A new study published in the Journal of Environmental Health found that around 65 percent of active natural gas storage (UGS) wells in the United States are located in suburban residential areas — not more sparsely populated commercial, industrial, or even rural areas like many new unconventional wells.

The study by Harvard C-CHANGE at the Harvard T.H. Chan School of Public Health helps provide a more precise understanding of the populations at risk to UGS infrastructure and the potential health and safety impacts in the event of a well failure similar to the 2015 Aliso Canyon blowout event. It is the first time, outside of California, researchers looked at how many people live near similar wells.

“As the U.S. transitions more toward natural gas to meet energy needs, it is critical that we fully understand the potential health, climate and safety implications along the entire natural gas supply chain,” said Drew Michanowicz, lead author and research fellow at Harvard C-CHANGE. “This work should help inform ongoing discussions around impacts and societal costs related to both current and future energy decisions.”

Gas storage systems pose a higher health risk when located near people due to the larger number of people that could be exposed to hazardous air pollutants or an explosion hazard. The natural gas leak at the Aliso Canyon well failure in October 2015 was the largest single accidental release of methane in U.S. history and led to the evacuation of thousands of residents within a five-mile radius. High-pressure storage of natural gas is highly flammable and can potentially expose residents to explosion hazards, and toxic compounds like benzene and formaldehyde. Long-term exposure to natural gas operations has been associated with respiratory illness, cancer, and fertility issues in women.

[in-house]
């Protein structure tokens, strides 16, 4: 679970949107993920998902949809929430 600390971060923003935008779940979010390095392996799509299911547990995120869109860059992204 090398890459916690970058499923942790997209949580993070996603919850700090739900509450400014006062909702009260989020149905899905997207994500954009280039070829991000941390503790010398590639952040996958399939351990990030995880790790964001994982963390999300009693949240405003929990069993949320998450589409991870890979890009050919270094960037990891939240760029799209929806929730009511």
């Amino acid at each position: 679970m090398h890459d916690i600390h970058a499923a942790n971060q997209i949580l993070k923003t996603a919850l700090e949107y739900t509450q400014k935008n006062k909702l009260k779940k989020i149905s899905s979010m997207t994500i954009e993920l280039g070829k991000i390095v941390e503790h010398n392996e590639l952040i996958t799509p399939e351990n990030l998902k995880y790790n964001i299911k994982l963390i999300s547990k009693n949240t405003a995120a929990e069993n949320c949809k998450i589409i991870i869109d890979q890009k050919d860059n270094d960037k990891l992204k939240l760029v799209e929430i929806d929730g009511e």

Methane emissions from natural gas also contributes significantly to the climate crisis. The Intergovernmental Panel on Climate Change (IPCC) estimates that we have a decade to cut emissions in half to avoid catastrophic climate change, yet natural gas production in the U.S. grew 11 percent in 2017 — the largest annual increase in production ever recorded.

“From a public health perspective, this new spatial method lets us determine precisely how close people live from a potentially hazardous pollution source or other hazard” said Jonathan Buonocore, co-author on the study and research associate at Harvard C-CHANGE. “We can now provide much more accurate estimates of populations at greatest risks to discrete environmental hazards like noise and air pollution, sea level rise, and explosion hazards, among others.”

Two-thirds of gas storage wells across the U.S. are currently doing a job they were not designed to do, which is withstand cycles of high-pressure gas injections and withdrawals — many through a single pipe without backup safety valves to prevent blowouts (i.e., “Aliso Canyon-type” wells). The new method created by researchers to identify populations at an individual household scale uncovered hyperlocal land use conflicts between homes and UGS wells in many of these areas — something previous studies were not able to do.

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